Theta signal hdmi stream to Livestream Producer box?


Hi there,

I’m shopping for a 360 camera and I’ve heard great things about Ricoh. However I’m using the camera for a focus group environment, and I need to stream images longer distances (and securely) so I’m thinking of investing in the livestream producer. That box seems to take an HDMI signal – so I’m wondering if I could simply do HDMI out to this box, and if so, does it output a stitched image or dual fish eye?

Also, since I’m new to this, if there are any steps I’m missing or easier ways to live stream, I’d love to hear them.



The THETA V does not have HDMI output for live streaming. You would need some type of USB to HDMI converter. I do not have a good recommendation.

The THETA S does have HDMI output, but it is lower resolution.

The RICOH R Dev Kit does output HDMI. See the article below. However, it is lower resolution than the THETA V. Suggest you send a note to Ricoh and ask if they plan on updating the RICOH R Dev kit to the higher resolution.

Do you need the 4K live streaming for the focus group? Or is the 2K sufficient? Also note that there’s some hefty bandwidth requirements for 4K live streaming. Are you streaming to something like YouTube or Facebook?


Thanks for the response. So no, I would just need really 1080, not high bitrate, only for the live stream, but higher res for the recording. Given that, what do you think my easiest bath forward would be?

As of now, in my mind I’d use Livestream’s cloud and Apple TV app, and use an Apple TV on the other side to receive/decode.

Basically I just need a way to get it out of the camera and to a TV, a few rooms away.


I took a look at the information here:

It seems that your firm has budget for some specialized equipment. If you take this route, seems like the RICOH R Dev Kit might be easier for your team.

This is what the rig looks like with a portable battery and using WiFi for live streaming.

The Teradek VidiU (the rectangular box in the picture below) is streaming directly to the Internet. No computer is used.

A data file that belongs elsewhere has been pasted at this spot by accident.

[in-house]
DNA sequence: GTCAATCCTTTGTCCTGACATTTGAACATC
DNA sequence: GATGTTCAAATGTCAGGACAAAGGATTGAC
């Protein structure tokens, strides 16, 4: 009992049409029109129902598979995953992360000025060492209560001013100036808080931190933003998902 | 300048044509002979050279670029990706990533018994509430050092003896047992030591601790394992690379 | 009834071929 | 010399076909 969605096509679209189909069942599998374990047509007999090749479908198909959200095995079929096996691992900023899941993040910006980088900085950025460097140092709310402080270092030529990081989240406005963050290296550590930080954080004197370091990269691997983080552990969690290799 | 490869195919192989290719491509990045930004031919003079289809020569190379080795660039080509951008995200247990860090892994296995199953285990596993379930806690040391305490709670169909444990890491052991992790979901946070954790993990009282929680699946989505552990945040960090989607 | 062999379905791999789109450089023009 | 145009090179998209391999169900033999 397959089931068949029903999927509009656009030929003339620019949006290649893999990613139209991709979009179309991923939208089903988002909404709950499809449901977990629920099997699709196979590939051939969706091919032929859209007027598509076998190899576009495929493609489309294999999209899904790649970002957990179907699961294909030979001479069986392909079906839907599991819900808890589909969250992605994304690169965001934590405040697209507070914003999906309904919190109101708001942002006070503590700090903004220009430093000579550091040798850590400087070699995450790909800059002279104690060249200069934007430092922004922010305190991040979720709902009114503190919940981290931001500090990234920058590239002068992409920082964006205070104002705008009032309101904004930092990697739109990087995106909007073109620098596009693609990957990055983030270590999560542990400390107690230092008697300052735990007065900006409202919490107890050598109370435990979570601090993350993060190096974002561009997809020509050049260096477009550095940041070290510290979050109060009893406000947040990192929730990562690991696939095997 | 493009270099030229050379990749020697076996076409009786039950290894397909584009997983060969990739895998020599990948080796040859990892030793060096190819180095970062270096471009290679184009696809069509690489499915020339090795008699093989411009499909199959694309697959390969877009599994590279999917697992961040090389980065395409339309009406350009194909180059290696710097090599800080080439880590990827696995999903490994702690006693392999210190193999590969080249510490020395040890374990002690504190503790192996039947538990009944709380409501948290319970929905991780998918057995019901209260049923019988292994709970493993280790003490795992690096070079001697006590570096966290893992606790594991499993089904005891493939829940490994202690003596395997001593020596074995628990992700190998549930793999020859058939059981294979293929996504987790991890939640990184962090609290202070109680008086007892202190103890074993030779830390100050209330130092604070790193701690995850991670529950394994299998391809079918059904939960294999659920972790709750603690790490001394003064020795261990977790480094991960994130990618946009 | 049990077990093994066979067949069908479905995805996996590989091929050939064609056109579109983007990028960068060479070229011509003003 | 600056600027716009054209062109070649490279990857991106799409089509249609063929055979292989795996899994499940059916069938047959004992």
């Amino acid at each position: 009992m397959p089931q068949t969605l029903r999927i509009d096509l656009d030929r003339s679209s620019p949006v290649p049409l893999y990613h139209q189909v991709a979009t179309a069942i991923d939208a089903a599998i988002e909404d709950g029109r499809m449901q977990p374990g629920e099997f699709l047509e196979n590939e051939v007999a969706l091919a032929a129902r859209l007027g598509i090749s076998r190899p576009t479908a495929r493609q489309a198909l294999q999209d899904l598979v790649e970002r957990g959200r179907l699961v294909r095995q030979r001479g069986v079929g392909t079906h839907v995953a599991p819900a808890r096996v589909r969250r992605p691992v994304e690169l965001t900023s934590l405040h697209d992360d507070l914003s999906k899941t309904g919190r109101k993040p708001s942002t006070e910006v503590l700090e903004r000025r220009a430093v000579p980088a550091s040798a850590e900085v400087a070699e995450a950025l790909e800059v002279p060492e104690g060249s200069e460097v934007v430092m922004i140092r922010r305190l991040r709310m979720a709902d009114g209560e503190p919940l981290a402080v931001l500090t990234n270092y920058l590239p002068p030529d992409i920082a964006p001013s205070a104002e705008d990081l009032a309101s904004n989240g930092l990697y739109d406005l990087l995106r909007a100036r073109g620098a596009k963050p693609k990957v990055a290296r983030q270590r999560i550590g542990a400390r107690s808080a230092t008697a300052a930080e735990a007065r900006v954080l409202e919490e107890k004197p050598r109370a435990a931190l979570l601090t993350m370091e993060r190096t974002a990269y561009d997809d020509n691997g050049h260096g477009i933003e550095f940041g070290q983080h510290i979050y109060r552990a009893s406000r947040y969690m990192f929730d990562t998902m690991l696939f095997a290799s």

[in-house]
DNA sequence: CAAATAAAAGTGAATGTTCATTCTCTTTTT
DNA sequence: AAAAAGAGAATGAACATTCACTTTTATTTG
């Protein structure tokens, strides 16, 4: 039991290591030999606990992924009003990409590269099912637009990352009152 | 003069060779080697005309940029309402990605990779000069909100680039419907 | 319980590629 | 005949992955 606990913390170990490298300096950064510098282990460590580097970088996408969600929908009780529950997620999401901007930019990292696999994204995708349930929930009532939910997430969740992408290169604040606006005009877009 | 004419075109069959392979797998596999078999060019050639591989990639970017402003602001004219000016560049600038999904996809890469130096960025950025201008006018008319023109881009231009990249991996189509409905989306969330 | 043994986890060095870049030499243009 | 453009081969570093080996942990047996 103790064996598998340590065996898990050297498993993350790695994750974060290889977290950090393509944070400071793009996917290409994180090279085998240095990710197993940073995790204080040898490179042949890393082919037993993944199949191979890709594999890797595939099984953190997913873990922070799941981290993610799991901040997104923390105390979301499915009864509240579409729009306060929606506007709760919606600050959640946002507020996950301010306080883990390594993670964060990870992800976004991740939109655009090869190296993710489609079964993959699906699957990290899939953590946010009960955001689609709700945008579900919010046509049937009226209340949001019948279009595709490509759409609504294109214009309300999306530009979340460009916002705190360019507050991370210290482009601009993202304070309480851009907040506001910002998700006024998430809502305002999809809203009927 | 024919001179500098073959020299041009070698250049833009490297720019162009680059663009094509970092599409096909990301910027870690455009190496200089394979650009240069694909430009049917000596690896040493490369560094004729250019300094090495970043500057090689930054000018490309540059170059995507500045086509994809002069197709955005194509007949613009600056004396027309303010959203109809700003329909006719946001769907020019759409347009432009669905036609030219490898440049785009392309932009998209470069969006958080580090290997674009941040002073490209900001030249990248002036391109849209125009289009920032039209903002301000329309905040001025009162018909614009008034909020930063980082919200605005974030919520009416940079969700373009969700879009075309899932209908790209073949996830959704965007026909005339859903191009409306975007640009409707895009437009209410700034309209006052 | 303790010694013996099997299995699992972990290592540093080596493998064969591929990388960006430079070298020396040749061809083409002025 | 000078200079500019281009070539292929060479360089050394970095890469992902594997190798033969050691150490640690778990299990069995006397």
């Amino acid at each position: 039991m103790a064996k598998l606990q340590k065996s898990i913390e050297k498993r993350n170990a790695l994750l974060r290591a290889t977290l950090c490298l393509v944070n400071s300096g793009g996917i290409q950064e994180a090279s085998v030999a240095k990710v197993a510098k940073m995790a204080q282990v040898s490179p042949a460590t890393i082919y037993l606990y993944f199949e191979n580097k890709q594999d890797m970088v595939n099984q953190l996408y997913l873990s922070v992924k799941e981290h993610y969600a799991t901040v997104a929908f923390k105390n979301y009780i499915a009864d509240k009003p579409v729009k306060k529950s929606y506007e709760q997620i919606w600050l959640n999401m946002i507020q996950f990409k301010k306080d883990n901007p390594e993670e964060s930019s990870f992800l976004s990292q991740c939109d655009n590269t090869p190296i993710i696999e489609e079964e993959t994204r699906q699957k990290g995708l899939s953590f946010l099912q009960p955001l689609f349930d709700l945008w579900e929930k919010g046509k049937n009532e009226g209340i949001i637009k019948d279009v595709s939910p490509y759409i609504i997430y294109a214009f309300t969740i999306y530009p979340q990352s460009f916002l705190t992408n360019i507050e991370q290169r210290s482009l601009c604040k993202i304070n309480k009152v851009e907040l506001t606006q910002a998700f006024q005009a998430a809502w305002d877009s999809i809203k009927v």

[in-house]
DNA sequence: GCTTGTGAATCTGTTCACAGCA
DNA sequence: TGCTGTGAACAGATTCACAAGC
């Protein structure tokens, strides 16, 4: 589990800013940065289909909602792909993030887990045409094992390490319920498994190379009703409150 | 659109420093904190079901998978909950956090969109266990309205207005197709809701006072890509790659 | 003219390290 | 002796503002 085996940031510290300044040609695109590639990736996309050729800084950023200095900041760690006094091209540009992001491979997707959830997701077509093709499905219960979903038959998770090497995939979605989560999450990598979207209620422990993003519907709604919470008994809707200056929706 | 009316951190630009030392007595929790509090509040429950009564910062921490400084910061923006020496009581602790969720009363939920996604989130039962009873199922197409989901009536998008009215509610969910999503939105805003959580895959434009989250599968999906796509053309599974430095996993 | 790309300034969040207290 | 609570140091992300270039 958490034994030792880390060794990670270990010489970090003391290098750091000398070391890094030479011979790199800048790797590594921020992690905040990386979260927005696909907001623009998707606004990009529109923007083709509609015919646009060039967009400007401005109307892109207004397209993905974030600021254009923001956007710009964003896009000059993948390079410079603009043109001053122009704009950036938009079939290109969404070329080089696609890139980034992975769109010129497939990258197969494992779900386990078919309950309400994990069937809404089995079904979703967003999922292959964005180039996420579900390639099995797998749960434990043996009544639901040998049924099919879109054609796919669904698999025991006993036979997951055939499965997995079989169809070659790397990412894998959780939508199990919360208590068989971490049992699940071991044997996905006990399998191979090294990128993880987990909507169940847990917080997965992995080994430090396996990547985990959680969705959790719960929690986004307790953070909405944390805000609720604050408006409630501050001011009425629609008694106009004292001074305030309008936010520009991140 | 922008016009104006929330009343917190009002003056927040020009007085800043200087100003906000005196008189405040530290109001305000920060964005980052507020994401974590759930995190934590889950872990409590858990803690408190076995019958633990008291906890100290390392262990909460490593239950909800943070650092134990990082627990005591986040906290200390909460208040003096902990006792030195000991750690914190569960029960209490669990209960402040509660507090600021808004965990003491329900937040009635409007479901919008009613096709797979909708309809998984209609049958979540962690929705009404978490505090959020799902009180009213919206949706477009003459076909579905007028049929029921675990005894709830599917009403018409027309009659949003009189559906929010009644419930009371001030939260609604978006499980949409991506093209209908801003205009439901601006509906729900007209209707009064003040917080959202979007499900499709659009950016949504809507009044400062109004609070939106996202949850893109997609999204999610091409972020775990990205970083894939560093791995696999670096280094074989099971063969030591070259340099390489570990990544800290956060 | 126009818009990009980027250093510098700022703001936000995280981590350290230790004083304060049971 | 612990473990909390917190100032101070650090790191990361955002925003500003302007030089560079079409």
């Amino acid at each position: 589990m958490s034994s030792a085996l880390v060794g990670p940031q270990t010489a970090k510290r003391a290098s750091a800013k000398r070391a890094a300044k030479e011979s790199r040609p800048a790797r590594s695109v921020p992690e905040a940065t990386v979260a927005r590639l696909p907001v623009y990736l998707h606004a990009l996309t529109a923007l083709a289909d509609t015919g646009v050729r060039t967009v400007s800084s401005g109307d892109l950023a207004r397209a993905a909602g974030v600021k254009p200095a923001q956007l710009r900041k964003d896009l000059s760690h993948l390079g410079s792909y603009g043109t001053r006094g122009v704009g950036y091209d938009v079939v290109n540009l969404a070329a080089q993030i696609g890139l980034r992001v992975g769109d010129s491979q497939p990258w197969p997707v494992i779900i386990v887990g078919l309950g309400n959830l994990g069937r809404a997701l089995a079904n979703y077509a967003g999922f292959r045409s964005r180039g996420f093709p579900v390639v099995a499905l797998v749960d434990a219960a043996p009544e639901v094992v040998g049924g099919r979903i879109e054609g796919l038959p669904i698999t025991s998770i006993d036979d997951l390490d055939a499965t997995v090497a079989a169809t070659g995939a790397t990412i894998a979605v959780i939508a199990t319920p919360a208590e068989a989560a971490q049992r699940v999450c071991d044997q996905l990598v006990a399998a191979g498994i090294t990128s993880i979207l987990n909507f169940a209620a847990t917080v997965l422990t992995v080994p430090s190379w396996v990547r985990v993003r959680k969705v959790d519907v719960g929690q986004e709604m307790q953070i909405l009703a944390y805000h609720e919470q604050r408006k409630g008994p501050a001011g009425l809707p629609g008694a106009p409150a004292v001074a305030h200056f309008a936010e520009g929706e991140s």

Note that the Ricoh R Dev Kit is a dedicated live streaming camera and cannot take still images. If you’re only using the camera for live streaming in a professional environment, then you may want to ask Ricoh if there’s any plans for an updated Ricoh R Dev Kit with 4K. If you are okay with 2K, maybe the current Ricoh R Dev Kit meets your requirements? Note that the Ricoh R Dev Kit only records at 2K as well, not 4K. The Ricoh R Dev Kit can record the video to a removable microSD card. 2k only.

Couple of other points.

  • THETA V is new and have been frequent software upgrades since launch:
    • firmware upgrades
    • mobile app upgrades
    • desktop software upgrades
  • THETA V is more future-proof. It has the ability to handle plug-ins inside the camera. It will be very flexible in the future. but, as of today, there is only one plugin.
  • THETA V has 4K live streaming and 4K video. This is a big point
  • THETA V cannot output HDMI and thus you’d need a device that can accept USB, which may not be easy in your workflow


Thanks so much for the help. What I was actually looking at buying was livestream broadcaster, which is a piece of hardware, but i’m really happy you sent through your rig with the Teradek VidiU. That seems like it might be more helpful to me since it’s not linked to one piece of software. Also, I have a little bit of Teradek experience already. 2K is no problem in this application.

Tell me, when you’ve used VidiU what are you doing with the end video? What platform are you watching the output on? In this situation I’ll need a private viewing setup, quite the opposite of most user’s need to stream to facebook/periscope/youtube.


I’m only using it with YouTube or Facebook live 360 events. You can make a private event. When using YouTube or FB, there is several seconds delay from when the person moves to when you see it. There are also bandwidth issues. Note that I’m not familiar with Livestream Producer.

Be aware of a couple of things:

  • The output of the video is equirectangular. It looks like this:

It’s going to be a sphere that is flattened out. The above screenshot is from OBS. With a USB cable, you can stream from the THETA V (or S or Ricoh R Dev Kit) to a normal Mac/Windows computer. If you’re trying to capture audience reaction, equirectangular might be suitable.

If you want a VR view that is viewable in a headset, you need some type of viewer. Most people use Facebook or YouTube as the mechanism to get the audience to view the video in a headset/cardboard.

There are other ways to accomplish this, such as Unity. The video stream below was made with a THETA S.

If you have the following, then the Ricoh R Dev Kit and YouTube private event might meet your requirement:

  • your office has greater than 5 Mbps upstream Internet bandwidth. Also refer to this:
  • a latency of several seconds (maybe 5 seconds) is okay between the time the person moves and the audience sees it
  • 2K resolution is suffient

NOTE: that in a 2K resolution 360 video, you are only seeing about 1/3 of the video at any given time. Thus, the resolution will appear to be around 480p. If you go online at YouTube, you can probably find examples of 360 video at different resolutions, to give you an idea.